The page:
The process of splitting starts at the root node and is followed by a branched tree that finally leads to a leaf node (terminal node) that contains the prediction or the final outcome of the algorithm. Construction of decision trees usually works top-down, by choosing a variable at each step that best splits the set of items. Each sub-tree of the decision tree model can be represented as a binary tree where a decision node splits into two nodes based on the conditions.

Decision trees where the target variable or the terminal node can take continuous values (typically real numbers) are called regression trees which will be discussed in this lesson. If the target variable can take a discrete set of values these trees are called classification trees.

Decision Tree Regression in Python

We will now go through a step-wise Python implementation of the Decision Tree Regression algorithm that we just discussed.

1. Importing necessary libraries

First, let us import some essential Python libraries.

# Importing the libraries
import numpy as np # for array operations
import pandas as pd # for working with DataFrames
import requests, io # for HTTP requests and I/O commands
import matplotlib.pyplot as plt # for data visualization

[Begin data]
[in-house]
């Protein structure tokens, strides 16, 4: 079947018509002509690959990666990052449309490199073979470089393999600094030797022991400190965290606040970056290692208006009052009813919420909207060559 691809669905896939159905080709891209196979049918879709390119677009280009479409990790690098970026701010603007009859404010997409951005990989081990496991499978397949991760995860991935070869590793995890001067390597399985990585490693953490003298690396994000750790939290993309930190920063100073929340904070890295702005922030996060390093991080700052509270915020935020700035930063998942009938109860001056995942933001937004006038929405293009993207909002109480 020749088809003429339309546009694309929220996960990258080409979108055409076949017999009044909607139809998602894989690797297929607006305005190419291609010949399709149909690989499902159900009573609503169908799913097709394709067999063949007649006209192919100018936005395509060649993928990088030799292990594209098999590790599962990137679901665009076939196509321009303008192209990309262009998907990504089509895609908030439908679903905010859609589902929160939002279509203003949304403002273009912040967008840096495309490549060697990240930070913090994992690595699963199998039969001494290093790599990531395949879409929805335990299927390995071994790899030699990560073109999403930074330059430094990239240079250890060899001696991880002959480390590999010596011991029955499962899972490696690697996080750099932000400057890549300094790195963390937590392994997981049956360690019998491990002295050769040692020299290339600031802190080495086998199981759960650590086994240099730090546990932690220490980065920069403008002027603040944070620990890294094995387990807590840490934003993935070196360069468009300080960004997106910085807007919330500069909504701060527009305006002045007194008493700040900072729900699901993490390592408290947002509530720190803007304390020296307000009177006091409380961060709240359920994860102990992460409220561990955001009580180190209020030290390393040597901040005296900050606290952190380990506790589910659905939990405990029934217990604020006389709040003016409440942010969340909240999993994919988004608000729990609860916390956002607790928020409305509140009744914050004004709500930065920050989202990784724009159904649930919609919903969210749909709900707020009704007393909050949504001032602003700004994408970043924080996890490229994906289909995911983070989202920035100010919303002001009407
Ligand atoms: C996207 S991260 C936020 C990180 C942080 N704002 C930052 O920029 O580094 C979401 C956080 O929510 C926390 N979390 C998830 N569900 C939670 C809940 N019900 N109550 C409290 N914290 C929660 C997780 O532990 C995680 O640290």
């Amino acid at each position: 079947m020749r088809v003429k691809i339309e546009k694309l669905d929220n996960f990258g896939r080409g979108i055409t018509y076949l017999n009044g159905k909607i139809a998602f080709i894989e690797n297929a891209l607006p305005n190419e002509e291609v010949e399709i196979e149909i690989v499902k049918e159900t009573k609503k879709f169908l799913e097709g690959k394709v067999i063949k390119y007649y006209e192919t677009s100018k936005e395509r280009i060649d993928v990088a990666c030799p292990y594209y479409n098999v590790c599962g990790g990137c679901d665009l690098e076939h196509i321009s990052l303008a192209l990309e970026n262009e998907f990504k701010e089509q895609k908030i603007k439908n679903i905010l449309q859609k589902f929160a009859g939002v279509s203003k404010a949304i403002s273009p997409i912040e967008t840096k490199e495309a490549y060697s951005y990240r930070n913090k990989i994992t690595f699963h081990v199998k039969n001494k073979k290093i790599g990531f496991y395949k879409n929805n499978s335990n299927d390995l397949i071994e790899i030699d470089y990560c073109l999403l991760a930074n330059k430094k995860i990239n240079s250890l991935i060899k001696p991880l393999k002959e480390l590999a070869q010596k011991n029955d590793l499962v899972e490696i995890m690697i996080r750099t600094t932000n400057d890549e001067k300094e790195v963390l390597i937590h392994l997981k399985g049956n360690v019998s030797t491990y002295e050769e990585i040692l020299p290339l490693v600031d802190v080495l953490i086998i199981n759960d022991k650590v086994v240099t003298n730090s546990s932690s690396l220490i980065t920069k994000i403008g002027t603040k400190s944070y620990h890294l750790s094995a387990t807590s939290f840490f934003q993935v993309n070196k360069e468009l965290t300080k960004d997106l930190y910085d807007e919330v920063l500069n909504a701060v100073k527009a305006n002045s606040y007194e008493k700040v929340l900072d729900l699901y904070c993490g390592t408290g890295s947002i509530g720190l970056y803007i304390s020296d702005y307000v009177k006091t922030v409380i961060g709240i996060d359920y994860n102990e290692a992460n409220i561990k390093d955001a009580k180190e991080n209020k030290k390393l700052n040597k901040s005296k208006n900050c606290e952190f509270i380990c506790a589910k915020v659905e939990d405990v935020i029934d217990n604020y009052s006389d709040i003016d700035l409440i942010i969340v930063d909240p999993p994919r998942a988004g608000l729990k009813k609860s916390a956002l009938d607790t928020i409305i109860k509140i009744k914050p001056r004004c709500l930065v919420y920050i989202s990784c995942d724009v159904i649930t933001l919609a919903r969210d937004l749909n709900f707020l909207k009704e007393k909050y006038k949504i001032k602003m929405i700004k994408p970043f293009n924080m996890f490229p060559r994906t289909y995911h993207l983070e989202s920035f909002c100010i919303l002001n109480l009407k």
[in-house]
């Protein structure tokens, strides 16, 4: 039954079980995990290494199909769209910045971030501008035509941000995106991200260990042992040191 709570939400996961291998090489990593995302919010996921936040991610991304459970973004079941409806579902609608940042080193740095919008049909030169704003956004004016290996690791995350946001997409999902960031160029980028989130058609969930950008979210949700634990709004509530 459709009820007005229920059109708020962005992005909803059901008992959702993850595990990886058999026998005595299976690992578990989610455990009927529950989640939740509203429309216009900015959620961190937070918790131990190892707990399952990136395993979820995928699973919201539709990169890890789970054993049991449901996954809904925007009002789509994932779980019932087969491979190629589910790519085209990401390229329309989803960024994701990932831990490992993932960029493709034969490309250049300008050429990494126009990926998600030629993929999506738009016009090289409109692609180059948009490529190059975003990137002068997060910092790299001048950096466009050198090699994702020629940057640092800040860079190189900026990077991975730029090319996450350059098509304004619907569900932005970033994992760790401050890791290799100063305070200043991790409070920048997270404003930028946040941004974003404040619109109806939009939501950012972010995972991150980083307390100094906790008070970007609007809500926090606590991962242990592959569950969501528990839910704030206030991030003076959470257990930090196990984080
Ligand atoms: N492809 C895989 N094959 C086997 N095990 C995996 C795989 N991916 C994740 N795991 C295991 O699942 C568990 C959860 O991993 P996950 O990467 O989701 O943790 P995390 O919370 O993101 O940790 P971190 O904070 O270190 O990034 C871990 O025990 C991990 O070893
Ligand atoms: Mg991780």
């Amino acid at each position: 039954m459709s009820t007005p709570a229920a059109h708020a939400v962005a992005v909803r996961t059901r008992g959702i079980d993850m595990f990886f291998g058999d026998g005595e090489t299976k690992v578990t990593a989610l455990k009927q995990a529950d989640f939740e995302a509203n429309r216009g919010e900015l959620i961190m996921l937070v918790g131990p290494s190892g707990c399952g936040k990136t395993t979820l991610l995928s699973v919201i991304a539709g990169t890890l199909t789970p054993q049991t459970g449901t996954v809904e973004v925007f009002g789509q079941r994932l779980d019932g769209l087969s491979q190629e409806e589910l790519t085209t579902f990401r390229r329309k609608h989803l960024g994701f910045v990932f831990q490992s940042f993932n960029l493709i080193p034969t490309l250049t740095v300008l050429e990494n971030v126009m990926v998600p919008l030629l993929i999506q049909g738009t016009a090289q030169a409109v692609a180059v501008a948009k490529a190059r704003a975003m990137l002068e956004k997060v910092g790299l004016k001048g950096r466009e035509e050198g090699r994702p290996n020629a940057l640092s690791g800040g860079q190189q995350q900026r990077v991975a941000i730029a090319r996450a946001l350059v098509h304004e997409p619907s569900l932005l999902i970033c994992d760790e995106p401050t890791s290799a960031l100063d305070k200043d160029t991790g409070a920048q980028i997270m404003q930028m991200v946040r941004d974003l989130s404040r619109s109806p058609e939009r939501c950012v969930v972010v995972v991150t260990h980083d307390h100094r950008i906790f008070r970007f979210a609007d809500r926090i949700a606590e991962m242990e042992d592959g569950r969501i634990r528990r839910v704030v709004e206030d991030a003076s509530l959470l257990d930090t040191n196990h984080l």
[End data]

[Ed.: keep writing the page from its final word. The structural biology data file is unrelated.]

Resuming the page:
%matplotlib inline

# scikit-learn modules
from sklearn.model_selection import train_test_split # for splitting the data
from sklearn.metrics import mean_squared_error # for calculating the cost function
from sklearn.tree import DecisionTreeRegressor # for building the model
2. Importing the data set

For this problem, we will be loading a CSV dataset through a HTTP request (you can also download the dataset from here).

The dataset consists of data related to petrol consumptions (in millions of gallons) for 48 US states. This value is based upon several features such as the petrol tax (in cents), Average income (dollars), paved highways (in miles), and the proportion of the population with a driver’s license. We will be loading the data set using the read_csv() function from the pandas module and store it as a pandas DataFrame object.